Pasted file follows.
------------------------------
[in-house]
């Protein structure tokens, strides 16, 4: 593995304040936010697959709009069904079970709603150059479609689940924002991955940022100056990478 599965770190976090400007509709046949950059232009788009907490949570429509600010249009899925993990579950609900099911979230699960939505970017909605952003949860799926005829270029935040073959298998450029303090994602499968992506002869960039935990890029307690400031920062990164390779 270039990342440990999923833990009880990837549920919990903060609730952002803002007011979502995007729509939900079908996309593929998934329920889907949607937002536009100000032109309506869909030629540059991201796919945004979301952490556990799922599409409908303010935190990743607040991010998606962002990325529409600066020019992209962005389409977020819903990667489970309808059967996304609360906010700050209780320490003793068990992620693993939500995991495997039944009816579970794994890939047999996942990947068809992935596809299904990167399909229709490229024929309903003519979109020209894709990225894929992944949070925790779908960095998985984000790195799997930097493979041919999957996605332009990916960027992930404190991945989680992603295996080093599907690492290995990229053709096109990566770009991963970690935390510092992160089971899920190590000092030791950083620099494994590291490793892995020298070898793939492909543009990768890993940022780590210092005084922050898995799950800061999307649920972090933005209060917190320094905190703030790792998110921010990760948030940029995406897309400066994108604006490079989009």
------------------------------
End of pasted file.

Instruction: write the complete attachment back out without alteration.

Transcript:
[in-house]
């Protein structure tokens, strides 16, 4: 593995304040936010697959709009069904079970709603150059479609689940924002991955940022100056990478 599965770190976090400007509709046949950059232009788009907490949570429509600010249009899925993990579950609900099911979230699960939505970017909605952003949860799926005829270029935040073959298998450029303090994602499968992506002869960039935990890029307690400031920062990164390779 270039990342440990999923833990009880990837549920919990903060609730952002803002007011979502995007729509939900079908996309593929998934329920889907949607937002536009100000032109309506869909030629540059991201796919945004979301952490556990799922599409409908303010935190990743607040991010998606962002990325529409600066020019992209962005389409977020819903990667489970309808059967996304609360906010700050209780320490003793068990992620693993939500995991495997039944009816579970794994890939047999996942990947068809992935596809299904990167399909229709490229024929309903003519979109020209894709990225894929992944949070925790779908960095998985984000790195799997930097493979041919999957996605332009990916960027992930404190991945989680992603295996080093599907690492290995990229053709096109990566770009991963970690935390510092992160089971899920190590000092030791950083620099494994590291490793892995020298070898793939492909543009990768890993940022780590210092005084922050898995799950800061999307649920972090933005209060917190320094905190703030790792998110921010990760948030940029995406897309400066994108604006490079989009």